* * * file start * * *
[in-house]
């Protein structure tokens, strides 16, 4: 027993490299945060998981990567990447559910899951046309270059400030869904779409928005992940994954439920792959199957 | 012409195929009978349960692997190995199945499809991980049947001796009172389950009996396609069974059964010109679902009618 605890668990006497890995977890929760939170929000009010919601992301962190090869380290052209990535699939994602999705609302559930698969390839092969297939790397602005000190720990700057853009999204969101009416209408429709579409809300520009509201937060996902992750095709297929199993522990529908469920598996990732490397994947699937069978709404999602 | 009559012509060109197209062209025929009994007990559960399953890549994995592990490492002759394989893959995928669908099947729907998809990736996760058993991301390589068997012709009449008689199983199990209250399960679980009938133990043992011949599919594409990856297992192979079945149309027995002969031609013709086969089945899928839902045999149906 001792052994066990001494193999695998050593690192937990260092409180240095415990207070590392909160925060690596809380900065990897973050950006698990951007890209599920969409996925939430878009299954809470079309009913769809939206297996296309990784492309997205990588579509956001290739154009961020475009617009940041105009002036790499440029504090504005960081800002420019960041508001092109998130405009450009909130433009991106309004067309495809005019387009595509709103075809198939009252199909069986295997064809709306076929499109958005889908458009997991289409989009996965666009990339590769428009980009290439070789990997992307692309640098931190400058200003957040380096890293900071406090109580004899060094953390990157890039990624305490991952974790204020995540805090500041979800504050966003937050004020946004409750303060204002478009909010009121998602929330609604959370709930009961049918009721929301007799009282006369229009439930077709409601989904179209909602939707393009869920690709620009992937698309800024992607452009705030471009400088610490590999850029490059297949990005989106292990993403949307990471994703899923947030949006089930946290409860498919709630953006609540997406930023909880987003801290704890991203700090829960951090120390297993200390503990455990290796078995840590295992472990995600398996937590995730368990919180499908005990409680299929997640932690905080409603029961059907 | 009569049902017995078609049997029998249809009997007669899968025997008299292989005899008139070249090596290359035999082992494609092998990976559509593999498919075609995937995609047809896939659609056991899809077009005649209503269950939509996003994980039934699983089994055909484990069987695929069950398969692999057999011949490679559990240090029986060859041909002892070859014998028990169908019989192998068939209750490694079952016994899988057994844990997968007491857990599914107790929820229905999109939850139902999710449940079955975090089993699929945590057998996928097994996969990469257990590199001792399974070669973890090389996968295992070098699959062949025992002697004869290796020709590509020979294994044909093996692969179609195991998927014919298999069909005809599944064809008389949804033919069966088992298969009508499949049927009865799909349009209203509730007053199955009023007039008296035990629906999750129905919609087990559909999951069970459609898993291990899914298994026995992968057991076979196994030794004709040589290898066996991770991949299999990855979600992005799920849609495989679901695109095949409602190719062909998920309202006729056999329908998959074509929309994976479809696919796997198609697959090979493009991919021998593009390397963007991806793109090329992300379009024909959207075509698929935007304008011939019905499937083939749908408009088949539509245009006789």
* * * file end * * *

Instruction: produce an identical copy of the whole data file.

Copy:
[in-house]
């Protein structure tokens, strides 16, 4: 027993490299945060998981990567990447559910899951046309270059400030869904779409928005992940994954439920792959199957 | 012409195929009978349960692997190995199945499809991980049947001796009172389950009996396609069974059964010109679902009618 605890668990006497890995977890929760939170929000009010919601992301962190090869380290052209990535699939994602999705609302559930698969390839092969297939790397602005000190720990700057853009999204969101009416209408429709579409809300520009509201937060996902992750095709297929199993522990529908469920598996990732490397994947699937069978709404999602 | 009559012509060109197209062209025929009994007990559960399953890549994995592990490492002759394989893959995928669908099947729907998809990736996760058993991301390589068997012709009449008689199983199990209250399960679980009938133990043992011949599919594409990856297992192979079945149309027995002969031609013709086969089945899928839902045999149906 001792052994066990001494193999695998050593690192937990260092409180240095415990207070590392909160925060690596809380900065990897973050950006698990951007890209599920969409996925939430878009299954809470079309009913769809939206297996296309990784492309997205990588579509956001290739154009961020475009617009940041105009002036790499440029504090504005960081800002420019960041508001092109998130405009450009909130433009991106309004067309495809005019387009595509709103075809198939009252199909069986295997064809709306076929499109958005889908458009997991289409989009996965666009990339590769428009980009290439070789990997992307692309640098931190400058200003957040380096890293900071406090109580004899060094953390990157890039990624305490991952974790204020995540805090500041979800504050966003937050004020946004409750303060204002478009909010009121998602929330609604959370709930009961049918009721929301007799009282006369229009439930077709409601989904179209909602939707393009869920690709620009992937698309800024992607452009705030471009400088610490590999850029490059297949990005989106292990993403949307990471994703899923947030949006089930946290409860498919709630953006609540997406930023909880987003801290704890991203700090829960951090120390297993200390503990455990290796078995840590295992472990995600398996937590995730368990919180499908005990409680299929997640932690905080409603029961059907 | 009569049902017995078609049997029998249809009997007669899968025997008299292989005899008139070249090596290359035999082992494609092998990976559509593999498919075609995937995609047809896939659609056991899809077009005649209503269950939509996003994980039934699983089994055909484990069987695929069950398969692999057999011949490679559990240090029986060859041909002892070859014998028990169908019989192998068939209750490694079952016994899988057994844990997968007491857990599914107790929820229905999109939850139902999710449940079955975090089993699929945590057998996928097994996969990469257990590199001792399974070669973890090389996968295992070098699959062949025992002697004869290796020709590509020979294994044909093996692969179609195991998927014919298999069909005809599944064809008389949804033919069966088992298969009508499949049927009865799909349009209203509730007053199955009023007039008296035990629906999750129905919609087990559909999951069970459609898993291990899914298994026995992968057991076979196994030794004709040589290898066996991770991949299999990855979600992005799920849609495989679901695109095949409602190719062909998920309202006729056999329908998959074509929309994976479809696919796997198609697959090979493009991919021998593009390397963007991806793109090329992300379009024909959207075509698929935007304008011939019905499937083939749908408009088949539509245009006789």